There’s no limit to the amount of money that can be spent in support of a candidate, as long as that spending is not coordinated with the candidate’s campaign.

But since any level of coordination can deepen the impact of each dollar, and because coordination, as it pertains to campaign finance law, is ill-defined and under-policed, it’s no surprise that campaigns and donors push the limits of the law.

That’s bad news for democracy, because every time the boundaries are stretched on our already weak laws, elections become less about the voices of everyday voters and more about the wishes of big-money donors.

Just the latest example is a confidential agreement signed by U.S. Rep. Bruce Poliquin, R-2nd District, and 22 other Republican congressmen agreeing to disclose their legislative agenda and its “political justification” to the National Republican Congressional Committee in exchange for financial support during the 2016 campaign.

The sharing of some information between the candidates and the national party committee is expected and common.

But the contract, its level of detail, and its requirements appear to go beyond what is normal, and raise questions over whether the coordination between the candidates and the NRCC oversteps the law.

If that is found to be the case, the NRCC would be limited to about $47,200 in coordinated campaign activity and a $5,000 donation for each candidate. In contrast, it spent nearly $1.3 million to help elect Poliquin last year.

That variation gives the NRCC every incentive to coordinate with candidates as much as possible without getting caught crossing a line, a fairly easy task given how easy the federal election rules are to work around.

It’s the same incentive that applies to the super PACs, or political action committees, that have risen in power and wealth in the wake of the Citizens United decision, which gave these groups, run by outside interests, the ability to spend unlimited money in an election.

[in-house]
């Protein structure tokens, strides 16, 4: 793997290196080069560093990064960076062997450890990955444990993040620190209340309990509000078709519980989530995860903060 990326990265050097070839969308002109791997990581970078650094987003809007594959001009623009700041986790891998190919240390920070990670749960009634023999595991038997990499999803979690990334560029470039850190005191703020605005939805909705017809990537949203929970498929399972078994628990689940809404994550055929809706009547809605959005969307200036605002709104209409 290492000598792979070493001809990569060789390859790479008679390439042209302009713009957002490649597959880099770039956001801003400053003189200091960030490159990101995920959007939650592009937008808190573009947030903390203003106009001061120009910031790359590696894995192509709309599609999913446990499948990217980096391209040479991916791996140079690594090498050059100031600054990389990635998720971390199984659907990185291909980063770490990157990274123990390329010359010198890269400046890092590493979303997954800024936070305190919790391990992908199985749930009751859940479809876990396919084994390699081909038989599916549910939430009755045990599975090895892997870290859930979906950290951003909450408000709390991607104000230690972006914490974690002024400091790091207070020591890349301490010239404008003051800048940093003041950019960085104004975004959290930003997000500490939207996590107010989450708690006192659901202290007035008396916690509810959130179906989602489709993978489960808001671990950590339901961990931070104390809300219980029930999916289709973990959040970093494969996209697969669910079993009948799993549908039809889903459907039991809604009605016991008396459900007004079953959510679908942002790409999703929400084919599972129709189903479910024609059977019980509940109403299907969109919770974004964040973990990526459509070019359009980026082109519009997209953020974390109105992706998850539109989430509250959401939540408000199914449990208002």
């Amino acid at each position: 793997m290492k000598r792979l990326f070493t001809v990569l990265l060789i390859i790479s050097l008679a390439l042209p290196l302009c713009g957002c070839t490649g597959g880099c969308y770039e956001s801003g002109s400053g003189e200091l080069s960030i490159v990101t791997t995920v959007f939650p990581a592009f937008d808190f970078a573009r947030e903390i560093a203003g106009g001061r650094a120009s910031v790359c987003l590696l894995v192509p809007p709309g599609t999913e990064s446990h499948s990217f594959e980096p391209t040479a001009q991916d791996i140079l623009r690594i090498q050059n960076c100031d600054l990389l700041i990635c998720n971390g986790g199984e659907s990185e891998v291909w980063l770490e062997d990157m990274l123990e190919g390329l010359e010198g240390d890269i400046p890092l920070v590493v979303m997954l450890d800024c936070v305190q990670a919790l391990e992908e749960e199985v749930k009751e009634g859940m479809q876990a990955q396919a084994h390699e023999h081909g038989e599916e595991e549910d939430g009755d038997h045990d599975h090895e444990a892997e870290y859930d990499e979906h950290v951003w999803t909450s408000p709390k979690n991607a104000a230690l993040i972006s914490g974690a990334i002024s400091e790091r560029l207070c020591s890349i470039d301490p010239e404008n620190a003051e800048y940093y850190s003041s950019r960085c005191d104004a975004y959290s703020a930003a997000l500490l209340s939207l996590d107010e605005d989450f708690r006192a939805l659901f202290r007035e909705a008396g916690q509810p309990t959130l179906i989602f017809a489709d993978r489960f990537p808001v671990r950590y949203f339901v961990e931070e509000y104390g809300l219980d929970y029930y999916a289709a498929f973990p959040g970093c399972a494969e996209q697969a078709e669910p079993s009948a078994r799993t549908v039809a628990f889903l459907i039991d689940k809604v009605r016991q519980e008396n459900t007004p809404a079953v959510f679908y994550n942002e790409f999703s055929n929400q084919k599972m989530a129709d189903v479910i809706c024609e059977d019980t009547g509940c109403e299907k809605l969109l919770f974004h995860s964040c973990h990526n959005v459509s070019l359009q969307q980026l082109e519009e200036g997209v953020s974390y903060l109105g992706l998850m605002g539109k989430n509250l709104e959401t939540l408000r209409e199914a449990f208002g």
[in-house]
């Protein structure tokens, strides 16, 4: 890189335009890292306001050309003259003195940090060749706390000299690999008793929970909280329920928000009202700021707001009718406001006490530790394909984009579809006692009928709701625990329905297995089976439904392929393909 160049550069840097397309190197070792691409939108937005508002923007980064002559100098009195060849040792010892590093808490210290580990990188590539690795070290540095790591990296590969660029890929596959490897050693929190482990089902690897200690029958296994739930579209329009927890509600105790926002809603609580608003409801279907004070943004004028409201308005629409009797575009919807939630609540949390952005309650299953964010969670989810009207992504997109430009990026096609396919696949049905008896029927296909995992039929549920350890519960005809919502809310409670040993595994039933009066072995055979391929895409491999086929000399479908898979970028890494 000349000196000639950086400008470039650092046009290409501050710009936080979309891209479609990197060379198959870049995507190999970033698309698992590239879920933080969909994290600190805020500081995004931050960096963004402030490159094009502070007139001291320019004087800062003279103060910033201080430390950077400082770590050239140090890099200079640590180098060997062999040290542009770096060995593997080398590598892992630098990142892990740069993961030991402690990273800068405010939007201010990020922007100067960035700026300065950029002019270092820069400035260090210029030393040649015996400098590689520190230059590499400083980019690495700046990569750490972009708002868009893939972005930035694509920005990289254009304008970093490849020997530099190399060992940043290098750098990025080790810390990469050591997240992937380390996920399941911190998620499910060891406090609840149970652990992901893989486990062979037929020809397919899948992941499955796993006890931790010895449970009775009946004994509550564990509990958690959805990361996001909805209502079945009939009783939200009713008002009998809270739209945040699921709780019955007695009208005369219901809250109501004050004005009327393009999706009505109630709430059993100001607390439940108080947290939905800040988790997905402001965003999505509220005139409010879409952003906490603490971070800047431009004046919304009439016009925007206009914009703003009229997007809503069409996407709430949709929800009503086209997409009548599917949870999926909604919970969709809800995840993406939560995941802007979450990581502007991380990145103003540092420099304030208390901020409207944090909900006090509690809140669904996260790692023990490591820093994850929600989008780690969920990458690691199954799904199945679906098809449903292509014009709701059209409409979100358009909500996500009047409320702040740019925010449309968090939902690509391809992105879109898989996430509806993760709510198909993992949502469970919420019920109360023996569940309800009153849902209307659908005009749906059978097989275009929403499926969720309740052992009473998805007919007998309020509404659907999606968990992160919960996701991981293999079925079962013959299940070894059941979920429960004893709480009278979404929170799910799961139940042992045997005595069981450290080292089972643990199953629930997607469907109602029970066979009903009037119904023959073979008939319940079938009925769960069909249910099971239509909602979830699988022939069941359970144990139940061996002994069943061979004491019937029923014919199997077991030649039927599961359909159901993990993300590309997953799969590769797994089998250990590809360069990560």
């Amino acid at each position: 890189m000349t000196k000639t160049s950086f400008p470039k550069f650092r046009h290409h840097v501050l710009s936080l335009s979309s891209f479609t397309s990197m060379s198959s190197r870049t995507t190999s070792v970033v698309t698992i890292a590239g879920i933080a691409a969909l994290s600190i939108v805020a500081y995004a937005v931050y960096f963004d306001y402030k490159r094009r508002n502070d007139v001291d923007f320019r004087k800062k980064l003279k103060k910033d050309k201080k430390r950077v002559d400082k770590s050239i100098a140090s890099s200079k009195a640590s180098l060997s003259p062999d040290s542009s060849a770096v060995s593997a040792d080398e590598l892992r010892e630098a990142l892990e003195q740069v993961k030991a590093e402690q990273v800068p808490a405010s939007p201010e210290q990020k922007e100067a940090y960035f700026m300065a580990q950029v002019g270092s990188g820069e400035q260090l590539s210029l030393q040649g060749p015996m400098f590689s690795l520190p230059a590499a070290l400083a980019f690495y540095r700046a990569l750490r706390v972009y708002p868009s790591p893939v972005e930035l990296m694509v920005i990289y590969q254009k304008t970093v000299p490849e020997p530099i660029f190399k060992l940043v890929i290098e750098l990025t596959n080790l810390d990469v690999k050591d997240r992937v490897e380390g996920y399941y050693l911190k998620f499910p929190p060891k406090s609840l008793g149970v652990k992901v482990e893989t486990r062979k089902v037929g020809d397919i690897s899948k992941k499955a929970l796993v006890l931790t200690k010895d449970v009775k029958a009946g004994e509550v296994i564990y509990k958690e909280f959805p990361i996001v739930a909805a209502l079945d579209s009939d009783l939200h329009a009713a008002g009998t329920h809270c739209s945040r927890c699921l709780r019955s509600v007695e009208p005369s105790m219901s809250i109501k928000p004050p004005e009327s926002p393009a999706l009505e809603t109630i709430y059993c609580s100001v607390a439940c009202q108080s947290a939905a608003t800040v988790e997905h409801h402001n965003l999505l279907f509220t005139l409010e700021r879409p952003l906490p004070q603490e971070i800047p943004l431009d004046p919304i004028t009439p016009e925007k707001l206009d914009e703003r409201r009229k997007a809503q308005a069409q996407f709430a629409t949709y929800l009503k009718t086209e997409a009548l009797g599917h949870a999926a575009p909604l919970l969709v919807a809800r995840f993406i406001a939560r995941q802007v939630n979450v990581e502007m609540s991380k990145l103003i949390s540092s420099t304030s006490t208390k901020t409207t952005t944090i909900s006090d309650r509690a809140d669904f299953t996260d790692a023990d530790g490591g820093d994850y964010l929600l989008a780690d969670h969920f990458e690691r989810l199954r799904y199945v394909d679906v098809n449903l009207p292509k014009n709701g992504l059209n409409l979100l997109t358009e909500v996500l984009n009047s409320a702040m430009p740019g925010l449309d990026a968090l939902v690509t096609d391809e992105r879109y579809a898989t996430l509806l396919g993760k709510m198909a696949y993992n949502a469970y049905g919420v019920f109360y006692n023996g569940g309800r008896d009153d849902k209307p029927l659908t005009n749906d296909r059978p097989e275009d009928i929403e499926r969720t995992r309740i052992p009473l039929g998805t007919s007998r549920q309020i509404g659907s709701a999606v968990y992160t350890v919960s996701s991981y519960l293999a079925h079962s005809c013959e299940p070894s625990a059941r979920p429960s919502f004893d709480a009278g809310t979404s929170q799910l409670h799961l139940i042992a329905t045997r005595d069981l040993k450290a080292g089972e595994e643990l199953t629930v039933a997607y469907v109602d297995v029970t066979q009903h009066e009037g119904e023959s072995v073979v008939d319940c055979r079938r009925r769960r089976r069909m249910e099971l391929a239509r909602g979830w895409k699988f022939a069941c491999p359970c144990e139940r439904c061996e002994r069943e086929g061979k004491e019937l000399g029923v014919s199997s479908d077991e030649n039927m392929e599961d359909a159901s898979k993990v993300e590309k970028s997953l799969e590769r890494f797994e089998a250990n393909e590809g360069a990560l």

Indeed, the money spent by super PACs has increased ten-fold since the Citizens United ruling, to more than $500 million in the 2014 election.

And it is likely the rise of super PACs, which now wield significant influence over candidates, that led to the aggressive action by the NRCC.

That arms race has created a system that caters to deep-pocketed donors, on both sides of the aisle.

These donors can give as much as they want to the parties’ independent expediture groups and the super PACs, who are by the intent of the law only allowed to spend without the input of any campaign or candidate.

That makes the limits on coordination the only levee against the rising tide of big money in politics.

These limits offer little protection, but following Citizens United, they are all the system has to keep the influence of just a few wealthy people, on both side of the aisle, from drowning out the voices of the many.

If our democracy is going to endure, we have to find a way to stop the flow of money in politics. But for now, we can start by tightening the rules on coordination, and making sure they are followed.

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